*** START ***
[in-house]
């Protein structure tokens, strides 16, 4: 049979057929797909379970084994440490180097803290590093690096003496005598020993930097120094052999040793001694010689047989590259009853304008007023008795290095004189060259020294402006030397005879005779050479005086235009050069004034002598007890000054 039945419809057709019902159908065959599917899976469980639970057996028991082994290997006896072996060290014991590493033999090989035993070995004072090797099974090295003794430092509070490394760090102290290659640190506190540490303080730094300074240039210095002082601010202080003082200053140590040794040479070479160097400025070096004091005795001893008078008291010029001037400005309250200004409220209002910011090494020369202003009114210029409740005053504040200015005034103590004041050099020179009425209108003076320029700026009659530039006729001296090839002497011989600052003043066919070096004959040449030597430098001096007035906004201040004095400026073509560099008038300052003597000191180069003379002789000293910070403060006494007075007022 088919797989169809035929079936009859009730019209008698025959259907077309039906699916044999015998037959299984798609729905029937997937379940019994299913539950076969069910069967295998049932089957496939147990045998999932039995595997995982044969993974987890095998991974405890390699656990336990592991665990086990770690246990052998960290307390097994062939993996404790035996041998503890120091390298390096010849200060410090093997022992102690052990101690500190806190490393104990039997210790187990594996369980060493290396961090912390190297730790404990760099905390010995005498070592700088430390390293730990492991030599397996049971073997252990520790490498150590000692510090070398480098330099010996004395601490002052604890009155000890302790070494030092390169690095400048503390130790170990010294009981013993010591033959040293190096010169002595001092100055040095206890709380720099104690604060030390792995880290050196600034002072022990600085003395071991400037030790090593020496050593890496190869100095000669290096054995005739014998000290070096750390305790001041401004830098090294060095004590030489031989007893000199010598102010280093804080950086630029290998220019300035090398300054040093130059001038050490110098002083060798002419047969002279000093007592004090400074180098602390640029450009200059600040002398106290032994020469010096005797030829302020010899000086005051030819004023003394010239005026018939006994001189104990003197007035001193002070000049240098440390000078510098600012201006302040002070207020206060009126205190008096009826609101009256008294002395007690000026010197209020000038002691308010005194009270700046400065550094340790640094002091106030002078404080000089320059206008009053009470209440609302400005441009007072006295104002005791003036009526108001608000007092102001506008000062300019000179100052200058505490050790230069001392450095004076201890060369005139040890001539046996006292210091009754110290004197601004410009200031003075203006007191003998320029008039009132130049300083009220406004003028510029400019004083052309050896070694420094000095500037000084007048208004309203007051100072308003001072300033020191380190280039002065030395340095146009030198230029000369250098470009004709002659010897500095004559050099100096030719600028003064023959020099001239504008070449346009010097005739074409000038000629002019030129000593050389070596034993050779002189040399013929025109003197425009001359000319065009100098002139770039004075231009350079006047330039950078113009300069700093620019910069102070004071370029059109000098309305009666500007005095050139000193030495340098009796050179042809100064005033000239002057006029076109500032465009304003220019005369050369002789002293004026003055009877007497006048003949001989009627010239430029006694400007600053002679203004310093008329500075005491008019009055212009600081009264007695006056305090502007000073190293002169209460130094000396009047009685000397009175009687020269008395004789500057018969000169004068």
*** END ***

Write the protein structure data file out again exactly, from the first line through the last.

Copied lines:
[in-house]
């Protein structure tokens, strides 16, 4: 049979057929797909379970084994440490180097803290590093690096003496005598020993930097120094052999040793001694010689047989590259009853304008007023008795290095004189060259020294402006030397005879005779050479005086235009050069004034002598007890000054 039945419809057709019902159908065959599917899976469980639970057996028991082994290997006896072996060290014991590493033999090989035993070995004072090797099974090295003794430092509070490394760090102290290659640190506190540490303080730094300074240039210095002082601010202080003082200053140590040794040479070479160097400025070096004091005795001893008078008291010029001037400005309250200004409220209002910011090494020369202003009114210029409740005053504040200015005034103590004041050099020179009425209108003076320029700026009659530039006729001296090839002497011989600052003043066919070096004959040449030597430098001096007035906004201040004095400026073509560099008038300052003597000191180069003379002789000293910070403060006494007075007022 088919797989169809035929079936009859009730019209008698025959259907077309039906699916044999015998037959299984798609729905029937997937379940019994299913539950076969069910069967295998049932089957496939147990045998999932039995595997995982044969993974987890095998991974405890390699656990336990592991665990086990770690246990052998960290307390097994062939993996404790035996041998503890120091390298390096010849200060410090093997022992102690052990101690500190806190490393104990039997210790187990594996369980060493290396961090912390190297730790404990760099905390010995005498070592700088430390390293730990492991030599397996049971073997252990520790490498150590000692510090070398480098330099010996004395601490002052604890009155000890302790070494030092390169690095400048503390130790170990010294009981013993010591033959040293190096010169002595001092100055040095206890709380720099104690604060030390792995880290050196600034002072022990600085003395071991400037030790090593020496050593890496190869100095000669290096054995005739014998000290070096750390305790001041401004830098090294060095004590030489031989007893000199010598102010280093804080950086630029290998220019300035090398300054040093130059001038050490110098002083060798002419047969002279000093007592004090400074180098602390640029450009200059600040002398106290032994020469010096005797030829302020010899000086005051030819004023003394010239005026018939006994001189104990003197007035001193002070000049240098440390000078510098600012201006302040002070207020206060009126205190008096009826609101009256008294002395007690000026010197209020000038002691308010005194009270700046400065550094340790640094002091106030002078404080000089320059206008009053009470209440609302400005441009007072006295104002005791003036009526108001608000007092102001506008000062300019000179100052200058505490050790230069001392450095004076201890060369005139040890001539046996006292210091009754110290004197601004410009200031003075203006007191003998320029008039009132130049300083009220406004003028510029400019004083052309050896070694420094000095500037000084007048208004309203007051100072308003001072300033020191380190280039002065030395340095146009030198230029000369250098470009004709002659010897500095004559050099100096030719600028003064023959020099001239504008070449346009010097005739074409000038000629002019030129000593050389070596034993050779002189040399013929025109003197425009001359000319065009100098002139770039004075231009350079006047330039950078113009300069700093620019910069102070004071370029059109000098309305009666500007005095050139000193030495340098009796050179042809100064005033000239002057006029076109500032465009304003220019005369050369002789002293004026003055009877007497006048003949001989009627010239430029006694400007600053002679203004310093008329500075005491008019009055212009600081009264007695006056305090502007000073190293002169209460130094000396009047009685000397009175009687020269008395004789500057018969000169004068």